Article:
Etymology: From taken, from tacan, probably of origin, from taka, from tēkanan, from deh₁g-. Gradually displaced Middle English nimen, from Old English niman. Cognate with Icelandic taka, Danish tage, Middle Dutch taken, Middle Low German tacken. See tackle.

  3. takenoun

    A (1) profit, (2) reward, (3) bribe, illegal payoff or unethical kickback.

    Etymology: From taken, from tacan, probably of origin, from taka, from tēkanan, from deh₁g-. Gradually displaced Middle English nimen, from Old English niman. Cognate with Icelandic taka, Danish tage, Middle Dutch taken, Middle Low German tacken. See tackle.

  4. takenoun

    An interpretation or view; perspective.

    What's your take on this issue, Fred?

    Etymology: From taken, from tacan, probably of origin, from taka, from tēkanan, from deh₁g-. Gradually displaced Middle English nimen, from Old English niman. Cognate with Icelandic taka, Danish tage, Middle Dutch taken, Middle Low German tacken. See tackle.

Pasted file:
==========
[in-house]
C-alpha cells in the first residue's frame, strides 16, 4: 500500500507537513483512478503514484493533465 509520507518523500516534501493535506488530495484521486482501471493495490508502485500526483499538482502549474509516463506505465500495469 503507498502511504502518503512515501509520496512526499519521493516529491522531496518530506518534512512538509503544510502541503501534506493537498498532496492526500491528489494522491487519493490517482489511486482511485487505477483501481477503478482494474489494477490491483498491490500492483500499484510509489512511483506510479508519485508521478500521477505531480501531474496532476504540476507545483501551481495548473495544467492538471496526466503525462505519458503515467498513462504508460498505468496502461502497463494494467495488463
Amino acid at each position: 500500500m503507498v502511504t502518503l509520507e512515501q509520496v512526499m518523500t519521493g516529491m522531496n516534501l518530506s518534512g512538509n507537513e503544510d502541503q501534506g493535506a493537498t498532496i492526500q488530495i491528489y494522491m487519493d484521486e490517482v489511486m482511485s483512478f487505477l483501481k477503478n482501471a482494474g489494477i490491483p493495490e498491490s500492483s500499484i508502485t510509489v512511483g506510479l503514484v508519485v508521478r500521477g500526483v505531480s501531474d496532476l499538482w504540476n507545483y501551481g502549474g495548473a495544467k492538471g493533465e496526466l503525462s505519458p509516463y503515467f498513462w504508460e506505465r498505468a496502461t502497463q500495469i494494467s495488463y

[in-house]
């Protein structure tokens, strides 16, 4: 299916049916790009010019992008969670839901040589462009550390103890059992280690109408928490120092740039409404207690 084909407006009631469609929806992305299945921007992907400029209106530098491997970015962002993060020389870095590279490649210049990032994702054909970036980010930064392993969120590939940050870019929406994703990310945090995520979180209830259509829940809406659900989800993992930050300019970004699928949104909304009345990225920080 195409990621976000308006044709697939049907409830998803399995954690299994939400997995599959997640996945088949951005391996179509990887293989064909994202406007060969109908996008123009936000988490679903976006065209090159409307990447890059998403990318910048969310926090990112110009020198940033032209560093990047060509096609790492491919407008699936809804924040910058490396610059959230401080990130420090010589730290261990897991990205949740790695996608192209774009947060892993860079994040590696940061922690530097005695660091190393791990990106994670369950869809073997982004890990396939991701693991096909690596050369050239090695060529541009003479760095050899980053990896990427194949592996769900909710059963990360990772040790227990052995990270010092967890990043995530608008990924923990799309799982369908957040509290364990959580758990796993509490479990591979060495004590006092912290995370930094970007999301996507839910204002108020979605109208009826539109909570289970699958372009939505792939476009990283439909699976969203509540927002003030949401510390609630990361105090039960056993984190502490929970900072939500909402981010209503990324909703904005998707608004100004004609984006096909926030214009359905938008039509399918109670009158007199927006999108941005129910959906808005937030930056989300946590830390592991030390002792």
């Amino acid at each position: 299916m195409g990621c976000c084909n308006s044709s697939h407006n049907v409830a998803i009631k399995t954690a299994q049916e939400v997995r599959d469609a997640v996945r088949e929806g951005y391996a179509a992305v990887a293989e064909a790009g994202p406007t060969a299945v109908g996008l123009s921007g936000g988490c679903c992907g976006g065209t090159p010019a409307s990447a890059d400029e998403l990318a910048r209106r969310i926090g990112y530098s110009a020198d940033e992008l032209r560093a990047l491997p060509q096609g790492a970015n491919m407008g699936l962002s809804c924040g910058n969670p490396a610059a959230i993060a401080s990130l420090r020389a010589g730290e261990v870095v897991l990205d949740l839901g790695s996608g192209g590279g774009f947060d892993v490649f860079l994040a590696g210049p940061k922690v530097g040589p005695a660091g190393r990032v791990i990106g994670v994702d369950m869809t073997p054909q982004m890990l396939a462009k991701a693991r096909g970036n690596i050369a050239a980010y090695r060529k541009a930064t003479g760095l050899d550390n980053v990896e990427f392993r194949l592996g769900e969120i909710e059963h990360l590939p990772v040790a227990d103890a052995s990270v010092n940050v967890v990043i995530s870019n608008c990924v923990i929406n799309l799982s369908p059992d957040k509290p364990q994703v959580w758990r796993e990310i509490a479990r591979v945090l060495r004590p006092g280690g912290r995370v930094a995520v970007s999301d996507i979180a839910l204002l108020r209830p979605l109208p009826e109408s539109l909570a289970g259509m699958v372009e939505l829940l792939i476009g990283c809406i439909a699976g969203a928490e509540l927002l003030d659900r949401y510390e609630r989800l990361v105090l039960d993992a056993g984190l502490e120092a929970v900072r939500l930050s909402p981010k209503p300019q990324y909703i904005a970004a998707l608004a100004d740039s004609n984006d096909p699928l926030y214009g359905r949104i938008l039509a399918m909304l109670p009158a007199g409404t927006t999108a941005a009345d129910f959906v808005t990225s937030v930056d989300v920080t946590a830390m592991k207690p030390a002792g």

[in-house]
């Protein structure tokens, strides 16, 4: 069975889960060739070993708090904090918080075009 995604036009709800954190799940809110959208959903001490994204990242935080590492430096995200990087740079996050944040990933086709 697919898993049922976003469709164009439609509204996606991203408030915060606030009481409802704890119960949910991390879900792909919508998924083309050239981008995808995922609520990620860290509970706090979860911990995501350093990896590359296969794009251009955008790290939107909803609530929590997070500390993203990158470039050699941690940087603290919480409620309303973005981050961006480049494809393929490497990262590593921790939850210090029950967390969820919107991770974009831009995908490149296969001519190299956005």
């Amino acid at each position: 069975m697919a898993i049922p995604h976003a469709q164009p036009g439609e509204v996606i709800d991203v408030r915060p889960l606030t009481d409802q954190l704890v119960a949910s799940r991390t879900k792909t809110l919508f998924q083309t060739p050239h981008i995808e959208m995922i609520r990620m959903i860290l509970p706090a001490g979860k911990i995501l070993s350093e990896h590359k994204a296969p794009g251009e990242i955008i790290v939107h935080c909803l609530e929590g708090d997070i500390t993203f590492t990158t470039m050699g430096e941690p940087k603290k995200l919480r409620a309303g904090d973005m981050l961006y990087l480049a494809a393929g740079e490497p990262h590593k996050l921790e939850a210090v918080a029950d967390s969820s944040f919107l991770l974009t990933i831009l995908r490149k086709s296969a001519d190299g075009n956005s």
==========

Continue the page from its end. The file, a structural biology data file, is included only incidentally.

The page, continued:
5. takenoun

    An attempt to record a scene.

    Etymology: From taken, from tacan, probably of origin, from taka, from tēkanan, from deh₁g-. Gradually displaced Middle English nimen, from Old English niman. Cognate with Icelandic taka, Danish tage, Middle Dutch taken, Middle Low German tacken. See tackle.

  6. takenoun

    A catch.

    Etymology: From taken, from tacan, probably of origin, from taka, from tēkanan, from deh₁g-. Gradually displaced Middle English nimen, from Old English niman. Cognate with Icelandic taka, Danish tage, Middle Dutch taken, Middle Low German tacken. See tackle.

  7. takenoun

    A facial gesture in response to an event.

    I did a take when I saw the new car in the driveway.

    Etymology: From taken, from tacan, probably of origin, from taka, from tēkanan, from deh₁g-. Gradually displaced Middle English nimen, from Old English niman. Cognate with Icelandic taka, Danish tage, Middle Dutch taken, Middle Low German tacken. See tackle.